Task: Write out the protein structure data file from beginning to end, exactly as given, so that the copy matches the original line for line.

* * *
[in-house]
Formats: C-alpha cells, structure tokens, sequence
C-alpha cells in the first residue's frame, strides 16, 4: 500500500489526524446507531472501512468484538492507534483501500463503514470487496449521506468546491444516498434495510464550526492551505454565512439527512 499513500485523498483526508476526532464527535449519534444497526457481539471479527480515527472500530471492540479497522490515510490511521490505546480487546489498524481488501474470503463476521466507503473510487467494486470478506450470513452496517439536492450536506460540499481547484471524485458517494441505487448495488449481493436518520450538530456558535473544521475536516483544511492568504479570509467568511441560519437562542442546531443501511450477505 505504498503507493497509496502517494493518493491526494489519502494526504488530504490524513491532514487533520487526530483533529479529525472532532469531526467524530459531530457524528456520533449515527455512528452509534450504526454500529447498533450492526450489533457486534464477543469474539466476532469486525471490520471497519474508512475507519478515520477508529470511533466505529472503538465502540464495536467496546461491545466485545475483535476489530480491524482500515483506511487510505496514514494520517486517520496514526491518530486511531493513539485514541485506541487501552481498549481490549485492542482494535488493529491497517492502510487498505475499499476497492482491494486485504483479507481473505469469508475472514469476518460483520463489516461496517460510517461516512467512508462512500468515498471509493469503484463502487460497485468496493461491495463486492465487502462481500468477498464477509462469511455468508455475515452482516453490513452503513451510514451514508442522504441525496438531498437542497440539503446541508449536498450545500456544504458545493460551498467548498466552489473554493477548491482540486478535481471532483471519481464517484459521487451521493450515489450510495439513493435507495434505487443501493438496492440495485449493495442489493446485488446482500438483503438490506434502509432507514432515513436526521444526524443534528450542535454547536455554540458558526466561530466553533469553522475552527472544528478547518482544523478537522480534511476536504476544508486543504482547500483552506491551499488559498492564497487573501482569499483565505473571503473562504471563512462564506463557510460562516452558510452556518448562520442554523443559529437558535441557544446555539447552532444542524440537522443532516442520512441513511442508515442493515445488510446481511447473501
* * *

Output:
[in-house]
Formats: C-alpha cells, structure tokens, sequence
C-alpha cells in the first residue's frame, strides 16, 4: 500500500489526524446507531472501512468484538492507534483501500463503514470487496449521506468546491444516498434495510464550526492551505454565512439527512 499513500485523498483526508476526532464527535449519534444497526457481539471479527480515527472500530471492540479497522490515510490511521490505546480487546489498524481488501474470503463476521466507503473510487467494486470478506450470513452496517439536492450536506460540499481547484471524485458517494441505487448495488449481493436518520450538530456558535473544521475536516483544511492568504479570509467568511441560519437562542442546531443501511450477505 505504498503507493497509496502517494493518493491526494489519502494526504488530504490524513491532514487533520487526530483533529479529525472532532469531526467524530459531530457524528456520533449515527455512528452509534450504526454500529447498533450492526450489533457486534464477543469474539466476532469486525471490520471497519474508512475507519478515520477508529470511533466505529472503538465502540464495536467496546461491545466485545475483535476489530480491524482500515483506511487510505496514514494520517486517520496514526491518530486511531493513539485514541485506541487501552481498549481490549485492542482494535488493529491497517492502510487498505475499499476497492482491494486485504483479507481473505469469508475472514469476518460483520463489516461496517460510517461516512467512508462512500468515498471509493469503484463502487460497485468496493461491495463486492465487502462481500468477498464477509462469511455468508455475515452482516453490513452503513451510514451514508442522504441525496438531498437542497440539503446541508449536498450545500456544504458545493460551498467548498466552489473554493477548491482540486478535481471532483471519481464517484459521487451521493450515489450510495439513493435507495434505487443501493438496492440495485449493495442489493446485488446482500438483503438490506434502509432507514432515513436526521444526524443534528450542535454547536455554540458558526466561530466553533469553522475552527472544528478547518482544523478537522480534511476536504476544508486543504482547500483552506491551499488559498492564497487573501482569499483565505473571503473562504471563512462564506463557510460562516452558510452556518448562520442554523443559529437558535441557544446555539447552532444542524440537522443532516442520512441513511442508515442493515445488510446481511447473501